Proposed COVID-19 Policies and Procedures for Your Medical Office

The Novel Coronavirus (COVID-19) pandemic is currently sweeping across New Jersey, and it is threatening, at least in the short-term, our ability to safely care for our patients.  As doctors, most of us are now in the difficult position of having to care for urgent and emergent patients, and therefore cannot completely shut down our offices.

To help you navigate this crisis, the NJDPA has drafted a comprehensive set of policies and procedures for your offices.  Please feel free to use this as a template, and modify it as you see fit.

Yours in Health,

Peter DeNoble, MD, FAAOS, President

Stavros Christoudias, MD, FACS, Board Chair


COVID-19 Precautions – Immediate, Interim Office Policies and Procedures


Screen for fever, cough, and/or flu-like symptoms – Patients should be screened both at the time of booking and reminded the day before their appointments for any signs of fever, significant cough, and/or flu-like symptoms such as body aches, headache, weakness, fatigue.  If a patient is exhibiting any of these signs, their appointment should be canceled, and they should be instructed to call their primary care physician.  They should be instructed to reschedule their appointment for when they are afebrile and feel well again.

  • Temperature check – Patients should check their temperatures the morning of their appointments. If their temperatures are over 100.4, they should NOT come to the office.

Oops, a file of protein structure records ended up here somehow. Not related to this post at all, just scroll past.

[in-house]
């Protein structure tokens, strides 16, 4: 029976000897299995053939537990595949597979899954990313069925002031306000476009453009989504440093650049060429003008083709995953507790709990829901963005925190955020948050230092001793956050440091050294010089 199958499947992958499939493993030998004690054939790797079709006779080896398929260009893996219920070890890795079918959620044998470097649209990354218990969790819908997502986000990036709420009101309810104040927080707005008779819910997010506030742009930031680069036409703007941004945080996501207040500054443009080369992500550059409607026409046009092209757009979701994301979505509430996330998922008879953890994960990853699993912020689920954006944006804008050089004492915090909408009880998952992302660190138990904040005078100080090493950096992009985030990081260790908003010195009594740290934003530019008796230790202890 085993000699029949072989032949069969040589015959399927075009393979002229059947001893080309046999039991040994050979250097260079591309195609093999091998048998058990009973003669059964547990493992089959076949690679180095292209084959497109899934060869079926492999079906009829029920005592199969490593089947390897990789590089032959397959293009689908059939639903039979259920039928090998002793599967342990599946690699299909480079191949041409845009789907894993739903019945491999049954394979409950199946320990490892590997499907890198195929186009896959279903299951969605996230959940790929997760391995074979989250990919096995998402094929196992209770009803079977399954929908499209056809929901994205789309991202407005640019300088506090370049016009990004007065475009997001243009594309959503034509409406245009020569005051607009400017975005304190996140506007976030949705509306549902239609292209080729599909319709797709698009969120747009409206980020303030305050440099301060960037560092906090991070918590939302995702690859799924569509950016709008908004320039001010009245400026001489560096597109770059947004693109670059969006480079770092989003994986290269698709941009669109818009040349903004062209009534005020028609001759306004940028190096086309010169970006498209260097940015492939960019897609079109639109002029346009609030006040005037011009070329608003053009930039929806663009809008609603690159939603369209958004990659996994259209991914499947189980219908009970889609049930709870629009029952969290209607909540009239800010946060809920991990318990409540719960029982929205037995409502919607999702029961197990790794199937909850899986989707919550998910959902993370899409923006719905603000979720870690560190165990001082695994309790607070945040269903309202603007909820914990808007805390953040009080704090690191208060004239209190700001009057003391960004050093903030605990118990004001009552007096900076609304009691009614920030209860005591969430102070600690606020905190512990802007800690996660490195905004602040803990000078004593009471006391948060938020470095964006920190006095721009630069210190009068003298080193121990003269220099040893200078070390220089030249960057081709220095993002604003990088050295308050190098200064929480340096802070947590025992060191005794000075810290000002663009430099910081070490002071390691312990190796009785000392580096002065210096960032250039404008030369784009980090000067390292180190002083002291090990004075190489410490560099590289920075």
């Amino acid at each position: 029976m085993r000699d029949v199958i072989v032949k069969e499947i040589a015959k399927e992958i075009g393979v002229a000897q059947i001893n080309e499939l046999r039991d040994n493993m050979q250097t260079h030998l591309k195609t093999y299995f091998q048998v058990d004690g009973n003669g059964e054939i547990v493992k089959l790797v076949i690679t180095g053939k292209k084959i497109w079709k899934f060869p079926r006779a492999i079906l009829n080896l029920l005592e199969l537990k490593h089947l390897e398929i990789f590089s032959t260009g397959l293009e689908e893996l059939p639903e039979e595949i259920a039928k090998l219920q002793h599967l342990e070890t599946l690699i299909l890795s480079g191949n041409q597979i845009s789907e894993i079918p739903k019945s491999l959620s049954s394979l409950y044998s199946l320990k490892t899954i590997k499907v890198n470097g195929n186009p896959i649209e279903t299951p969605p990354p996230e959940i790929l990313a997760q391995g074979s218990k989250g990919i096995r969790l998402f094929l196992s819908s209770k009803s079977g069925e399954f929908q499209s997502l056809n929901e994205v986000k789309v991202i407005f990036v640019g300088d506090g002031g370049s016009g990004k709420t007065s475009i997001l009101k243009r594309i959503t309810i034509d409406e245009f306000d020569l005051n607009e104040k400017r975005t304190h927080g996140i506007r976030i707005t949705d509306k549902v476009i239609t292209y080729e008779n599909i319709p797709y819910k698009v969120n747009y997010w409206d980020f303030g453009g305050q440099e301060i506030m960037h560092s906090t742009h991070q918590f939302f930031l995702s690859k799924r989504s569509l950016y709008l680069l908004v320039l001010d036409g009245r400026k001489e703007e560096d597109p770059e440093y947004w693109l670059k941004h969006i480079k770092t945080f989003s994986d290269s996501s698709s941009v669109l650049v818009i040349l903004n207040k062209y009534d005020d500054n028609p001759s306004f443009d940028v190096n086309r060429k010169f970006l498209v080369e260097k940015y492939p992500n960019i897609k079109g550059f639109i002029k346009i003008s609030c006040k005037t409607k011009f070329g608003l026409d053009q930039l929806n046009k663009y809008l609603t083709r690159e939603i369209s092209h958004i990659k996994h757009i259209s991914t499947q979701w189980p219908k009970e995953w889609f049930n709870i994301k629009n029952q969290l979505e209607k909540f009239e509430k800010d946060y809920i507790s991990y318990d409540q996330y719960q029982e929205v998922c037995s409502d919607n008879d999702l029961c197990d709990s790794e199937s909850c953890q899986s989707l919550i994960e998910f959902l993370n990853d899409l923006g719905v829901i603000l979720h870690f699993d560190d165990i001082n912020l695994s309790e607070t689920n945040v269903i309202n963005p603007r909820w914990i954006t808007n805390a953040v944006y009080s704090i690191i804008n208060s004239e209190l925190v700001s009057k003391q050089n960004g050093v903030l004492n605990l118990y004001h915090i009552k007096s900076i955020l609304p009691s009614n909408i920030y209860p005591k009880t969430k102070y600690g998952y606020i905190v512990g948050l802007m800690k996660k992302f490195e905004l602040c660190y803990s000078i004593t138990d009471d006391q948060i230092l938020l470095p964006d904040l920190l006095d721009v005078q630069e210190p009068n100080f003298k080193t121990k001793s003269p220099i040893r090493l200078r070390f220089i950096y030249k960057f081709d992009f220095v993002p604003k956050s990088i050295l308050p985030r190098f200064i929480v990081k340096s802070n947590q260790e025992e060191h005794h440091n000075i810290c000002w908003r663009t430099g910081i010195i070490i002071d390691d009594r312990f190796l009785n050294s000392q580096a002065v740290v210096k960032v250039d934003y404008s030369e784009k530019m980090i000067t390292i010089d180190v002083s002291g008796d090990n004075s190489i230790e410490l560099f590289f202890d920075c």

• Recent travel? – Anyone who has traveled domestically or internationally in the prior 10-14 days should not be seen until 10-14 days after their return, and only if afebrile/asymptomatic.

Limit patient accompaniment by family members, friends, or children – Patients shall be encouraged to come to their appointments alone, or limit accompaniment to 1 person if accompaniment is necessary. Exceptions may be required (e.g. those who are frail or elderly who require help ambulating).  Exceptions should only be made when absolutely necessary and for the well-being being of the patient.



Practice social distancing

  • Patients in the waiting room shall sit at least 6 feet apart from one another.  This could be achieved by either removing chairs or placing paper signs on chairs/couches such as “Do Not Sit.”
  • If there is not enough room for patients in your waiting area, patients should be asked to wait in their cars after check-in and can be called or texted when they will be seen next.  This will help minimize risk of patient-to-patient contact and allow time for sanitizing between patients.
  • Offices are encouraged to space out the scheduling of patients to help minimize overlapping of too many patients, e.g. schedule patients no closer than every 15-30 minutes, depending on the rate you see patients.

Maintain sanitary check-in items

  • Encourage online patient portal use prior to coming to the office when possible.
  • iPads- If intake forms are on tablets or similar devices, wipe down in between every patient use with approved antiseptic agents.
  • Pen and paper– Use clean pens for each patient. After use, a “used pen” bin should be provided, and pens should be cleaned with approved antiseptic agents before being distributed for use again.  Alternatively, patients could be instructed to bring their own pens, both for intake and for signatures on consent forms.
  • Clipboards and all countertops should be cleaned and wiped between direct patient contact.